Call for Chapter Proposals: Educating Refugee-Background Students: Critical Issues and Dynamic Contexts
Click here to read the call online.
Editors: Shawna Shapiro, Raichle Farrelly, and Mary Jane Curry
Publisher: Multilingual Matters
This collection will offer an in-depth exploration of key issues in the education of adolescents and adults with refugee backgrounds who have been resettled in the main refugee receiving areas of North America, Australia, and Europe. Until recently, educational researchers have devoted little attention to refugee-background students, despite the high numbers of refugees living in these areas. Although research on other immigrant groups sometimes references refugees and/or asylum-seekers, much of that literature fails to take into account the particular educational backgrounds, migration experiences, and identity preferences of this population (McBrien, 2005). Hence, this volume will address geographic and thematic gaps in existing educational research.
Undergirding our approach are several key assumptions:
1) Research on refugee-background students has sometimes promoted a deficit perspective, constructing refugees as lacking in social, cultural, psychological, and linguistic resources (Feurherm & Ramanathan, forthcoming). To counteract this trend, we seek research that foregrounds students’ goals, experiences, and voices (Gunderson, 2000; Ngo, Bigelow, & Lee, 2014).
2) Education of refugee-background students is shaped not just by what happens in classrooms, but also by the broader context of school and society (Matthews, 2008; Rutter, 2006). We seek contributions that include discussion of contextual factors that inform the analysis, including macro-level social, political, or cultural dynamics, as well as local factors, such as school climate and family histories.
3) Recognizing that researchers are not neutral or passive observers (Ngo, Bigelow, & Lee, 2014), we are interested in studies in which the authors consider their own biases and assumptions in the analysis, and address implications of their study for educators, administrators, and/or policy-makers.
The chapters will be clustered according to three themes: Adjustment, Literacy, and Equity. The section on Adjustment focuses on how refugee-background students enter and interact with school communities. We are interested not only in psychological, social, and cultural factors, but also in how educational policies, curricula, and classroom practices mediate student experiences. Chapters may examine questions such as: What does belonging look and feel like for refugee-background students? What factors contribute to (or detract from) the integration of refugee-background students in schools and communities? What role do families, teachers, peers, and the curriculum, play in the adjustment process?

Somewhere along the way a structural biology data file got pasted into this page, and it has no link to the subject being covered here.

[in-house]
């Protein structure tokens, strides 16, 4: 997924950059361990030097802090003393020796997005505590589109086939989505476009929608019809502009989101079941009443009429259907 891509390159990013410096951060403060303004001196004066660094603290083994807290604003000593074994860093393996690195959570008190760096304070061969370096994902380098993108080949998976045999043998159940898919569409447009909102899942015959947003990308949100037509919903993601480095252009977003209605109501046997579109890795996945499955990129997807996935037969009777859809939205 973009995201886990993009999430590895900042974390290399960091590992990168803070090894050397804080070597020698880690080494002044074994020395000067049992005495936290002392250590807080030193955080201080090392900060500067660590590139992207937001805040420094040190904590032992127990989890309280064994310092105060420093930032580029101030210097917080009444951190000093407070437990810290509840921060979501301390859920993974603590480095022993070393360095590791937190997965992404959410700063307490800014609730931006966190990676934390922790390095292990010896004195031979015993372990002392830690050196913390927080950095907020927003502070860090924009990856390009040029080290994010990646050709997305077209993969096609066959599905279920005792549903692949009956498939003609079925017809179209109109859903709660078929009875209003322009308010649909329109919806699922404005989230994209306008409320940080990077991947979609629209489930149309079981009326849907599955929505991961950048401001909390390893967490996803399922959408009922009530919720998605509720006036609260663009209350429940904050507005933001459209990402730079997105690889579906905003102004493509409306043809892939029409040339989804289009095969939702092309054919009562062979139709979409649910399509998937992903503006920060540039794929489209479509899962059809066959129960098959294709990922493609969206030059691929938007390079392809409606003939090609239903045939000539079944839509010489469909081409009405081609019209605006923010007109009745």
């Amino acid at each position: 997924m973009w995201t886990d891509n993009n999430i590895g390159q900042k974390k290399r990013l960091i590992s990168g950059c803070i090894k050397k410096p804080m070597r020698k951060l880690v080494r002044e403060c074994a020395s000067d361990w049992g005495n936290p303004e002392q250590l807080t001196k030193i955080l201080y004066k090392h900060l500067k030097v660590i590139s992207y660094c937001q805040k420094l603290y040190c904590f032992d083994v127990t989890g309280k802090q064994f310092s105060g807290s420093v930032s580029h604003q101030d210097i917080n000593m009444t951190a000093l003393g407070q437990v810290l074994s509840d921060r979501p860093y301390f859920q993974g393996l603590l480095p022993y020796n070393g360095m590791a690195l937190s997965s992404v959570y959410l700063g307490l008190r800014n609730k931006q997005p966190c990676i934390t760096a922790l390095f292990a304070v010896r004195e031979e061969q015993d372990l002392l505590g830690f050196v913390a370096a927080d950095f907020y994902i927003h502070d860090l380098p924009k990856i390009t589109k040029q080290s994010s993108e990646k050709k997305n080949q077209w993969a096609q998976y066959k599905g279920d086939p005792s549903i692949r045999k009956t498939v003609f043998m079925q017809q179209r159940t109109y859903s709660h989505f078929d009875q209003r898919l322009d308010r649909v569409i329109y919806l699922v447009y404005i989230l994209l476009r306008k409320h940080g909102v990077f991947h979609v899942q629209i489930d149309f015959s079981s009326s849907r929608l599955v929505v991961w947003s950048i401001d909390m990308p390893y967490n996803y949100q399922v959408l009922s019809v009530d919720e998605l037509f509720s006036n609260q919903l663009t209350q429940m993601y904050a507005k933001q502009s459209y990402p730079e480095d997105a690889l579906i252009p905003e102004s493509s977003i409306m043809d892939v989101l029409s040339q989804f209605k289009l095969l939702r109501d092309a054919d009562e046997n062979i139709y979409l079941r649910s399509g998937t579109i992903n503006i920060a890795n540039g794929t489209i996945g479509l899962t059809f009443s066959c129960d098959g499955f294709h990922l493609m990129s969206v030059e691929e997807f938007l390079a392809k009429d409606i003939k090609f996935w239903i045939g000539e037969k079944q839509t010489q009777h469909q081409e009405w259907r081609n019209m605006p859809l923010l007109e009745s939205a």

The Literacy section will examine how the past education and literacy experiences of refugee-background students might impact their experiences with schooling in countries of resettlement. We are interested in chapters that explore questions such as: What forms of literacy instruction are most effective for Students with Limited or Interrupted Formal Education (SLIFE)? How do students with educational “gaps” develop a sense of scholarly identity and agency? How can a literacy curriculum build on the linguistic and cultural assets of refugee-background students?
The section on Equity will explore issues related to perception, opportunity, and fair treatment of refugee-background students. This section will engage questions such as: How do refugee-background students in various educational settings envision success, and what are the barriers to achieving that vision? Where are the potential mismatches in conceptions of educational equity among students, educators, and administrators? How can educators tap into the “funds of knowledge” (Moll et al., 1992) of refugee-background students and work with them as advocates for educational justice? How can educators understand and respond to perceived resistance from refugee-background students?
Proposals of 750-1000 words that detail the proposed chapter’s data sources, main argument, theoretical framework and research methodology and follow APA guidelines will be accepted until October 15, 2015.
Please submit proposals to Shawna Shapiro at sshapiromiddlebury.edu
- October 15, 2015: Proposals due
- December 1, 2015: Editors’ evaluation of proposals and decisions about which proposals will be invited to develop as full chapters
- May 1, 2016: Full chapter drafts due for consideration
- July 1, 2016: Feedback to authors on chapter drafts
- October 1, 2016: Revised drafts of accepted chapters due to editors
- February 1, 2017: Manuscript delivery to publisher
We expect that contributors will be willing to engage in peer review of one chapter to be included in the book. Authors will be responsible for getting publisher permission for any copyrighted material used in their chapters, and for delivering a manuscript with complete references, tables, etc.